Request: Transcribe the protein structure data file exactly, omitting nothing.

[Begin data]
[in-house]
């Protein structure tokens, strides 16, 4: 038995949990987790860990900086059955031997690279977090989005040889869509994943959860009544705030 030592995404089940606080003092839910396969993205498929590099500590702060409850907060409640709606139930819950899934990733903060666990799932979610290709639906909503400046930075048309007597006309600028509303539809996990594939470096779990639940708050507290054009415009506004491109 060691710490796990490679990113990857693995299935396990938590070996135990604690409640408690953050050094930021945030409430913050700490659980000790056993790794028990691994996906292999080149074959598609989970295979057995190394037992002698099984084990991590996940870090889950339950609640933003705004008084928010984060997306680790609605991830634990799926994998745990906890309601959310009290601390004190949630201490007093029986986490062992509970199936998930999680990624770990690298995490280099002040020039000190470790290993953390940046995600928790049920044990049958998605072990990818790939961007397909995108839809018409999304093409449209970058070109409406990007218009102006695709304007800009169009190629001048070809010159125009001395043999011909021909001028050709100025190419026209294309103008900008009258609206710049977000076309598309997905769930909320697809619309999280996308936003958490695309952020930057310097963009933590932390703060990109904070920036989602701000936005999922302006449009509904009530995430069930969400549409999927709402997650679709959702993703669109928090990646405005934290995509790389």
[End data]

[in-house]
């Protein structure tokens, strides 16, 4: 038995949990987790860990900086059955031997690279977090989005040889869509994943959860009544705030 030592995404089940606080003092839910396969993205498929590099500590702060409850907060409640709606139930819950899934990733903060666990799932979610290709639906909503400046930075048309007597006309600028509303539809996990594939470096779990639940708050507290054009415009506004491109 060691710490796990490679990113990857693995299935396990938590070996135990604690409640408690953050050094930021945030409430913050700490659980000790056993790794028990691994996906292999080149074959598609989970295979057995190394037992002698099984084990991590996940870090889950339950609640933003705004008084928010984060997306680790609605991830634990799926994998745990906890309601959310009290601390004190949630201490007093029986986490062992509970199936998930999680990624770990690298995490280099002040020039000190470790290993953390940046995600928790049920044990049958998605072990990818790939961007397909995108839809018409999304093409449209970058070109409406990007218009102006695709304007800009169009190629001048070809010159125009001395043999011909021909001028050709100025190419026209294309103008900008009258609206710049977000076309598309997905769930909320697809619309999280996308936003958490695309952020930057310097963009933590932390703060990109904070920036989602701000936005999922302006449009509904009530995430069930969400549409999927709402997650679709959702993703669109928090990646405005934290995509790389």